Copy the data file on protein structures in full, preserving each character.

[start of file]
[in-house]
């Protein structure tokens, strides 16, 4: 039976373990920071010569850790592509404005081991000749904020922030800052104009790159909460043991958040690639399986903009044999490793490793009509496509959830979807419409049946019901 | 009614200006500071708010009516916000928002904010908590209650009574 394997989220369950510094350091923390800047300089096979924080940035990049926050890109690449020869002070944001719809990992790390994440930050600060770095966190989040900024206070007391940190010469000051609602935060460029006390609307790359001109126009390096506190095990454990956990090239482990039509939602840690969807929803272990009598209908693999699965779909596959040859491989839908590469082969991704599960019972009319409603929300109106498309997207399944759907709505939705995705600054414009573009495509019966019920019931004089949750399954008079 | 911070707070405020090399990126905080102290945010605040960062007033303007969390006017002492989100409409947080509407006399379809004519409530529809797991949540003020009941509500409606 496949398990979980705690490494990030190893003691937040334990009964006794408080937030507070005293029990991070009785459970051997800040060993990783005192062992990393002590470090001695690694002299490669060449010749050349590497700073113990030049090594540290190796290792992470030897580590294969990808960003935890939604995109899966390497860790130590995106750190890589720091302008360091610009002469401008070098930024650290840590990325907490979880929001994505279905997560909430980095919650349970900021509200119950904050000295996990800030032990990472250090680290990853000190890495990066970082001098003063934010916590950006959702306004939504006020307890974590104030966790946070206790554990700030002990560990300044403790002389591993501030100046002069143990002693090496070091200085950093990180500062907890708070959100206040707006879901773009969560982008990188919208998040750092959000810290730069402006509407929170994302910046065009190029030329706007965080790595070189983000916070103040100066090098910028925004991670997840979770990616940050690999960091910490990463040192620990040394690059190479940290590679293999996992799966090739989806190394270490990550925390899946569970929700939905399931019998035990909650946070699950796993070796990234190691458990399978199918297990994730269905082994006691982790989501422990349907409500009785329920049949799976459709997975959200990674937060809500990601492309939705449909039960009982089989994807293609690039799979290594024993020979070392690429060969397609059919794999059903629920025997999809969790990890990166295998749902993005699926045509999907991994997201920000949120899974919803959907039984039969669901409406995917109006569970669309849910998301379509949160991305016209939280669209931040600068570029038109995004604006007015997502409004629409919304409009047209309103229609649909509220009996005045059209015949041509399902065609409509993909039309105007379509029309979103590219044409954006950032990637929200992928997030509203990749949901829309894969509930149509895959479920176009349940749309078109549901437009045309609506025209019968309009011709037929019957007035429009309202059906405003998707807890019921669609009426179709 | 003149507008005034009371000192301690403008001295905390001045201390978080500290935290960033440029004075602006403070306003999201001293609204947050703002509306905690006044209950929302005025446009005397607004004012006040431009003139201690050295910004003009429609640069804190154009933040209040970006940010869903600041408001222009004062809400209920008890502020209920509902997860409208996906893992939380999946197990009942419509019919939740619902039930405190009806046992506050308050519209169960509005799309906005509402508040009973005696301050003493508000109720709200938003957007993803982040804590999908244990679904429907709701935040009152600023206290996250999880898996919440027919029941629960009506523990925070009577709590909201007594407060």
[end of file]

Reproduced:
[in-house]
């Protein structure tokens, strides 16, 4: 039976373990920071010569850790592509404005081991000749904020922030800052104009790159909460043991958040690639399986903009044999490793490793009509496509959830979807419409049946019901 | 009614200006500071708010009516916000928002904010908590209650009574 394997989220369950510094350091923390800047300089096979924080940035990049926050890109690449020869002070944001719809990992790390994440930050600060770095966190989040900024206070007391940190010469000051609602935060460029006390609307790359001109126009390096506190095990454990956990090239482990039509939602840690969807929803272990009598209908693999699965779909596959040859491989839908590469082969991704599960019972009319409603929300109106498309997207399944759907709505939705995705600054414009573009495509019966019920019931004089949750399954008079 | 911070707070405020090399990126905080102290945010605040960062007033303007969390006017002492989100409409947080509407006399379809004519409530529809797991949540003020009941509500409606 496949398990979980705690490494990030190893003691937040334990009964006794408080937030507070005293029990991070009785459970051997800040060993990783005192062992990393002590470090001695690694002299490669060449010749050349590497700073113990030049090594540290190796290792992470030897580590294969990808960003935890939604995109899966390497860790130590995106750190890589720091302008360091610009002469401008070098930024650290840590990325907490979880929001994505279905997560909430980095919650349970900021509200119950904050000295996990800030032990990472250090680290990853000190890495990066970082001098003063934010916590950006959702306004939504006020307890974590104030966790946070206790554990700030002990560990300044403790002389591993501030100046002069143990002693090496070091200085950093990180500062907890708070959100206040707006879901773009969560982008990188919208998040750092959000810290730069402006509407929170994302910046065009190029030329706007965080790595070189983000916070103040100066090098910028925004991670997840979770990616940050690999960091910490990463040192620990040394690059190479940290590679293999996992799966090739989806190394270490990550925390899946569970929700939905399931019998035990909650946070699950796993070796990234190691458990399978199918297990994730269905082994006691982790989501422990349907409500009785329920049949799976459709997975959200990674937060809500990601492309939705449909039960009982089989994807293609690039799979290594024993020979070392690429060969397609059919794999059903629920025997999809969790990890990166295998749902993005699926045509999907991994997201920000949120899974919803959907039984039969669901409406995917109006569970669309849910998301379509949160991305016209939280669209931040600068570029038109995004604006007015997502409004629409919304409009047209309103229609649909509220009996005045059209015949041509399902065609409509993909039309105007379509029309979103590219044409954006950032990637929200992928997030509203990749949901829309894969509930149509895959479920176009349940749309078109549901437009045309609506025209019968309009011709037929019957007035429009309202059906405003998707807890019921669609009426179709 | 003149507008005034009371000192301690403008001295905390001045201390978080500290935290960033440029004075602006403070306003999201001293609204947050703002509306905690006044209950929302005025446009005397607004004012006040431009003139201690050295910004003009429609640069804190154009933040209040970006940010869903600041408001222009004062809400209920008890502020209920509902997860409208996906893992939380999946197990009942419509019919939740619902039930405190009806046992506050308050519209169960509005799309906005509402508040009973005696301050003493508000109720709200938003957007993803982040804590999908244990679904429907709701935040009152600023206290996250999880898996919440027919029941629960009506523990925070009577709590909201007594407060």